NIDA Relapse Rates

Credit: NIDA 2012.

Success in addiction treatment can be defined in different ways, by negative urine drug tests, by continued participation in treatment, etc. The National Institute on Drug Addiction (NIDA) Estimates the average success rate for addiction treatment to be 40-60%. The Matrix Model has been shown to be superior to other treatment modalities in clinical trials, and outcomes are generally higher than 70% (see outcome data by clinic below).

Initial Pilot Study (Rawson et al. 1986)

Matrix Model Outcomes Abstinence

The Matrix Model group maintained sobriety twice as long as those receiving standard treatment.

A pilot study conducted in 1985 documented the clinical progress of 83 cocaine abusers during 8 months following treatment admission. During an evaluation session, clients self-selected either no formal treatment (voluntary involvement in AA, CA, or NA), 28-day inpatient treatment, or The Matrix Model.

The Matrix Model

The Matrix clients used significantly less cocaine at follow-up. Clients reporting a return to monthly or more cocaine use:

  • Matrix group: 13%
  • Inpatient group: 43%
  • No formal treatment group: 47%

The Controlled Trial

  • A controlled trial of the model was conducted over a two-year period. In this study, 100 cocaine-dependent subjects were randomly assigned to either six month Matrix treatment or “other available community resources.”
  • There was a strong positive relationship between the amount of treatment received and the percent of cocaine-negative urine results for the Matrix subjects but not for the community-resources subjects.
  • Similarly, greater amounts of treatment participation for the Matrix subjects were associated with improvement on the ASI employment and family scales and on a depression scale.

Follow-Up Study on Methamphetamine Users (Rawson et al. 2002)

  • A sample of 114 clients out of the 500 referred to in the Huber et al. (1997) report was followed at 2–5 years after treatment.
  • There was a significant change in self-reported methamphetamine use in the 30 days prior to treatment (86% reporting use) and 30 days prior to follow-up (17.5% reporting use).
  • At treatment admission, 26% of the follow-up sample was employed compared to 62% at follow-up.

Matrix Model® vs Treatment As Usual (Rawson et al., 2004, Addiction)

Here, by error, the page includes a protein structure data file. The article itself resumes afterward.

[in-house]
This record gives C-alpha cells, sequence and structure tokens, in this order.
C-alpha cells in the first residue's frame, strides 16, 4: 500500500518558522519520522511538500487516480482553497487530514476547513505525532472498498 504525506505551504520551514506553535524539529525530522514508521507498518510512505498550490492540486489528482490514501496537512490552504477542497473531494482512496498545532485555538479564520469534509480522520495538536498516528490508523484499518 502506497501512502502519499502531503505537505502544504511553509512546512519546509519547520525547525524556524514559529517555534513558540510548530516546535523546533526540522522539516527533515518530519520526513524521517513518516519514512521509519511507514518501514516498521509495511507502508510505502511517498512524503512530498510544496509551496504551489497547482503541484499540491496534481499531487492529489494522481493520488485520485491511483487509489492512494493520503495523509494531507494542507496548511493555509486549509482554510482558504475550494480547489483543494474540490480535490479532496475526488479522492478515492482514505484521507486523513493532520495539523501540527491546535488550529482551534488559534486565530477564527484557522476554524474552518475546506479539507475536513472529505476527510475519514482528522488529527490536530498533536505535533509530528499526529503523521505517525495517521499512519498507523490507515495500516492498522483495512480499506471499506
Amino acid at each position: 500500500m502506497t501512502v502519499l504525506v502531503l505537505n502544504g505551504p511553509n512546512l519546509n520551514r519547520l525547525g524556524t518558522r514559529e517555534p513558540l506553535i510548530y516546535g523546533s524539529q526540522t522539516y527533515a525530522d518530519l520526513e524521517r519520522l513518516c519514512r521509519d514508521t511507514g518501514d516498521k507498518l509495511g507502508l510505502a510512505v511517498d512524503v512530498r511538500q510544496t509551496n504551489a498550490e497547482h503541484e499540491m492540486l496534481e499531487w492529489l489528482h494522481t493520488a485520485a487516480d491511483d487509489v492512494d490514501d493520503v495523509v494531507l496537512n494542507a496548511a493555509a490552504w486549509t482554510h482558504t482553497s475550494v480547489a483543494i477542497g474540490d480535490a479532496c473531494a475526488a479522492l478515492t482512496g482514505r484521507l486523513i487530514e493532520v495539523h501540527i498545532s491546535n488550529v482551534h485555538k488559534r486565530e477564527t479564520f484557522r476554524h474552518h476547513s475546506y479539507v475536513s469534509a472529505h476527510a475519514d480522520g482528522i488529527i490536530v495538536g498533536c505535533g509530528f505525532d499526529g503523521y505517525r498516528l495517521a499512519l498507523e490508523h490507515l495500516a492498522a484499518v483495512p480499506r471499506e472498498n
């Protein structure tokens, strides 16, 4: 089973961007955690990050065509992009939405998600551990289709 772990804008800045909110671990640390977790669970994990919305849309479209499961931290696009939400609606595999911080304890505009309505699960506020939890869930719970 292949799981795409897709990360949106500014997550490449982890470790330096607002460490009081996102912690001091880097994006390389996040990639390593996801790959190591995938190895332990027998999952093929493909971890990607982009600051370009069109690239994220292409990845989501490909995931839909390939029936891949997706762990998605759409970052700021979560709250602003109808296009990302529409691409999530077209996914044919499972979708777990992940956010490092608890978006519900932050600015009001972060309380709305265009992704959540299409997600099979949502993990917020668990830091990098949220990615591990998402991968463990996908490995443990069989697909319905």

• 978 Methamphetamine users seeking treatment
  • CSAT multi-site study; 1998-2002
  • Costa Mesa; San Diego; Hayward; Concord; San Mateo; Billings; Honolulu
  • Matrix Model® vs Treatment as Usual
  • Random assignment
Matrix Model Outcomes Time

The Matrix Model group stayed in treatment longer than the group receiving traditional treatment.

At Matrix, we closely track outcomes in each of our clinics. Below are the most recent outcome data from each clinic:

Outcome Summary Matrix Los Angeles Clinic 2015

Outcome Summary Matrix Woodland Hills 2014-2015

Outcome Summary Matrix Rancho Cucamonga 2014-2015

Outcome Summary Matrix West Los Angeles 2014-2015


Works Cited

A. Huber,W. Ling, S. Shoptaw,V. Gulati, P. Brethen, and R. Rawson,”Integrating Treatments for Methamphetamine Abuse: A Psychosocial Perspective,” Journal of Addictive Diseases 16, no. 4 (1997): 41–50.

R.A. Rawson, A. Huber, P. Brethen, J. Obert,V. Gulati, S. Shoptaw, and W. Ling,”Status of Methamphetamine Users 2–5 Years after Outpatient Treatment,” Journal of Addictive Diseases 21, no. 1 (2002): 107–19.

R.A. Rawson, J. L. Obert, M. J. McCann, and A. J. Mann,”Cocaine Treatment Outcome: Cocaine Use Following Inpatient, Outpatient and No Treatment,” NIDA Research Monograph, no. 67 (1986): 271–77.

R.A. Rawson, J. L. Obert, M. J. McCann,W. Ling,”Psychological Approaches for the Treatment of Cocaine Dependence— A Neurobehavioral Approach,” Journal of Addictive Diseases 11, no. 2 (1991): 97–119.

R.A. Rawson, S. J. Shoptaw, J. L. Obert, M. J. McCann, A. L. Hasson, P. J. Marinelli-Casey, P. R. Brethen, and W. Ling, “An Intensive Outpatient Approach for Cocaine Abuse Treatment: The Matrix Model,” Journal of Substance Abuse Treatment 12, no. 2 (1995): 117–27.

U.S. Department of Health and Human Services (HHS), National Institutes of Health (NIH), National Institute on Drug Abuse (NIDA), Principles of Drug Addiction Treatment:A Research-Based Guide, NIH publication no. 99-4180 (October 1999).

U.S. Department of Health and Human Services (HHS), Substance Abuse and Mental Health Services Administration (SAMHSA), Office of Applied Studies.